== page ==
Be My Knife A Novel

David Grossman; Translated from the Hebrew by Vered Almog and Maya Gurantz

Picador

0312421478

9780312421472

Trade Paperback

320 Pages

$16.00

CAD20.50

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A New York Times Notable Book

An awkward, neurotic seller of rare books writes a desperate letter to a beautiful stranger whom he sees at a class reunion. This simple, lonely attempt at seduction begins a love affair of words between Yair and Miriam, two married, middle-aged adults, dissatisfied with their lives, yearning for the connection that has always eluded them—and, eventually, reawakened to feelings that they thought had passed them by. Their correspondence unfolds into an exchange of their most naked confessions: of desire, childhood tragedies, joys, and humiliations.

REVIEWS

Praise for Be My Knife

"A transformative work of art . . . As the love affair moves toward its denouement certain passages demand to be reread, as if one can't believe the pure, intuitive truth they contain."—The New York Times Book Review

"Be My Knife is an absorbing, lyrical, intricately woven look at love that delves deeply into the emotions of its characters and artfully challenges narrative conventions . . . Well-crafted . . . Grossman is a master . . . This is a rich, original, beautifully painful exposition of the basic human condition."—Catherine Newton, The Fort Worth Star-Telegram

"Be My Knife may be the strangest saddest love story ever told . . . exciting . . . exquisite [and] piercingly sad."—Los Angeles Times Book Review

"A brilliant concoction by an outstanding Israeli novelist."—The New York Times

"A tour de force . . . Difficult, provocative, disturbing . . . The novel raises serious questions. Can a person be truly honest with another, or is dishonesty intrinsic to the relations between men and women? Is honesty even possible, given the self-deception we all engage in? The book poses a Rashomon-like situation—each person seeing the story differently."—Miriam Sawyer, Rutherford (New Jersey) Public Library, MultiCultural Review

"A beautiful and searing book . . . Grossman's prose is bewitching . . . Be My Knife starts as a slow, lyrical work, then draws the reader into Yair and Miriam's compulsions. For Grossman, love is as an obsession, a consuming and searing mirage, where lovers reveal what is raw and painful."—The Denver Post

"Novelist and journalist David Grossman has claimed a place in the front ranks of contemporary Israeli writers with his lyrical yet penetrating explorations of his fellow countryman's psyches . . . Fans of Jeannette Winterson or Virginia Woolf may enjoy the novel's verbal artistry and its acute attention to the shifting psychological states of love."—Time Out New York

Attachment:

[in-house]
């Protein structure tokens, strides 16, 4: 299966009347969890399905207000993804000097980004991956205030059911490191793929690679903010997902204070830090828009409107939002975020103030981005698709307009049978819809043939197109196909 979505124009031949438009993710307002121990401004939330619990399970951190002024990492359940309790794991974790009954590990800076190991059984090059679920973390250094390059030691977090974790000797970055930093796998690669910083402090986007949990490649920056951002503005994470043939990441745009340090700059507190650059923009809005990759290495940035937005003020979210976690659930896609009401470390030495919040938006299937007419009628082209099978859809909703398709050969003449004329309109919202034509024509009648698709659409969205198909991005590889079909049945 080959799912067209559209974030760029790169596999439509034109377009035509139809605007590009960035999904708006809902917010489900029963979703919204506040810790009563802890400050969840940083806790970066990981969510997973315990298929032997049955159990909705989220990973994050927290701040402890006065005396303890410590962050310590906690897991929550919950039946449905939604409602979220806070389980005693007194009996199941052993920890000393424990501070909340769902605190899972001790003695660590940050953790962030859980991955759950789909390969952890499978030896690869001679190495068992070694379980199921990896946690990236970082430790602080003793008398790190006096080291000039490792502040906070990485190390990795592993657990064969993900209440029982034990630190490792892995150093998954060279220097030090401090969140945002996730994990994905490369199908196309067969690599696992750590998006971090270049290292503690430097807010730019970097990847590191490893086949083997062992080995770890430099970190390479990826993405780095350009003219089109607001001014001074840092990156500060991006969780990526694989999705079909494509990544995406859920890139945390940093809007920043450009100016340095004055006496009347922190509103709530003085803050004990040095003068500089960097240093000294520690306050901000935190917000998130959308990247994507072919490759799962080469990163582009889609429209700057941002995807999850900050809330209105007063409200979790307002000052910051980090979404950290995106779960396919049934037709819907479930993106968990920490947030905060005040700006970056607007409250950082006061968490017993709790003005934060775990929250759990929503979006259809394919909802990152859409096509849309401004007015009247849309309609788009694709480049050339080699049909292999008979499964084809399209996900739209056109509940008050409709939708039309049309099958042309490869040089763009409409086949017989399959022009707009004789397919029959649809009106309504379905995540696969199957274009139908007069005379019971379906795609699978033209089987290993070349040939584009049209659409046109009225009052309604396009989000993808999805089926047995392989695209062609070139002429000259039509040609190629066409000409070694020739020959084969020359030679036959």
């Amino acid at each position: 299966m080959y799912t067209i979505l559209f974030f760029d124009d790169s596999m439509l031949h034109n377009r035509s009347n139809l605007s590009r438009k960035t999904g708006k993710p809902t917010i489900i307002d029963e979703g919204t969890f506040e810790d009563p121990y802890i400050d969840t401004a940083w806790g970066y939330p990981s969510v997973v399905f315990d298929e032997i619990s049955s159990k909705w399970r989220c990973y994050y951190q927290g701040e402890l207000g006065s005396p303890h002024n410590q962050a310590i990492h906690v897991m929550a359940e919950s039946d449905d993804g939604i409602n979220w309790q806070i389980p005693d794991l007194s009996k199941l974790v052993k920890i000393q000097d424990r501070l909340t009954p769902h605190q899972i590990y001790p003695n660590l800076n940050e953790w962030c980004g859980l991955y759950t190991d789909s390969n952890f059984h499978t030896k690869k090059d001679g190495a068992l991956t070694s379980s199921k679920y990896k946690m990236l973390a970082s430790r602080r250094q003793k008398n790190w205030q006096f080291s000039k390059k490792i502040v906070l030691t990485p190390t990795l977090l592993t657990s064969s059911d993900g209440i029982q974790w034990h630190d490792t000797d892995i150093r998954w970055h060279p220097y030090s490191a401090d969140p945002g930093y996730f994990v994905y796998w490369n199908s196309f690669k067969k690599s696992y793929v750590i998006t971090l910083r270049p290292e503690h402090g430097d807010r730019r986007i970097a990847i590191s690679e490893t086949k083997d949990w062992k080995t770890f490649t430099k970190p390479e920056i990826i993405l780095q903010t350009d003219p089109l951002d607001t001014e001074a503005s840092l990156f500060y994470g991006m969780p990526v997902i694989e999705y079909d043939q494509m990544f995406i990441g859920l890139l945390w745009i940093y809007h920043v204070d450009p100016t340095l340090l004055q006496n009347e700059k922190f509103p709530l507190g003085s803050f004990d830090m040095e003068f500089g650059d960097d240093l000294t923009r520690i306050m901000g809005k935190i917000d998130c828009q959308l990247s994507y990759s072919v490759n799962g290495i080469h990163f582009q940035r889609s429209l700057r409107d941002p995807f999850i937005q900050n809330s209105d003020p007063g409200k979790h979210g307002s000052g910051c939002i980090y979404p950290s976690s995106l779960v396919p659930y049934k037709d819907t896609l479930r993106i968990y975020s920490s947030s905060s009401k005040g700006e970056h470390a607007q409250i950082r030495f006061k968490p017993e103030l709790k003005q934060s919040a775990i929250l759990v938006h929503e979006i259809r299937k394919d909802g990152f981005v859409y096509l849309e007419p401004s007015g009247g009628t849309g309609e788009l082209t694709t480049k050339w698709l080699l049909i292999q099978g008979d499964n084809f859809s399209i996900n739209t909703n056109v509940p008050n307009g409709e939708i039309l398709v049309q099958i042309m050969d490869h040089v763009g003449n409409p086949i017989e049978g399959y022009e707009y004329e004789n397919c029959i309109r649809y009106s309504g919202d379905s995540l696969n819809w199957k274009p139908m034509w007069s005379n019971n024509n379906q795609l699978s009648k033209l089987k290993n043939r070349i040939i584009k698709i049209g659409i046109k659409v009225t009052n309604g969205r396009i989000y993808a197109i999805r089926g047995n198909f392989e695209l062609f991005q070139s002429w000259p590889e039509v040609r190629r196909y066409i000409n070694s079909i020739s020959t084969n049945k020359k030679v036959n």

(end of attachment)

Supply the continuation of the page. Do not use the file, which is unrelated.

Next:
"A literary concoction for readers with strong stomachs and exquisite taste."—Chicago Tribune

"Be My Knife casts a spell . . . by fearlessly examining the precarious bonds between men and women and by exploring the power of the written word . . . Be My Knife cuts deep indeed."—The Commercial Appeal (Memphis)

"There is no joy comparable to reading a David Grossman novel. His brilliance shines on each page, and in a way that is not meant to show off but to deepen your own understanding of the world . . . This is a book that will resurrect parts of your consciousness you didn't know were dead."—Tikkun

"Grossman as usual gives us a literary workout, one that hones the sublime quality of words to perfection."—Molly Abramovitz, Hadassah

"Another original premise from Israeli novelist/journalist Grossman: after a shy, middle-aged man notices a beautiful stranger at a reunion, they launch a passionate affair of words."—Library Journal

Reviews from Goodreads

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BOOK EXCERPTS

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Be My Knife
YairApril 3Miriam,You don't know me. When I write to you I don't know myself very well, either. I tried not to write, I did, I've tried for two days, but now I've broken down.I saw you at the class reunion a few days ago, but you didn't see me--I was standing over to the side. Maybe I was standing in your blind spot. Someone said your name, a few boys called you teacher, and you were standing with a tall man who must have been your husband. That's it, that's all I know about you--and even that's a little too much for me. Don't worry, I don't want to meet you in person or interfere
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ABOUT THE AUTHOR

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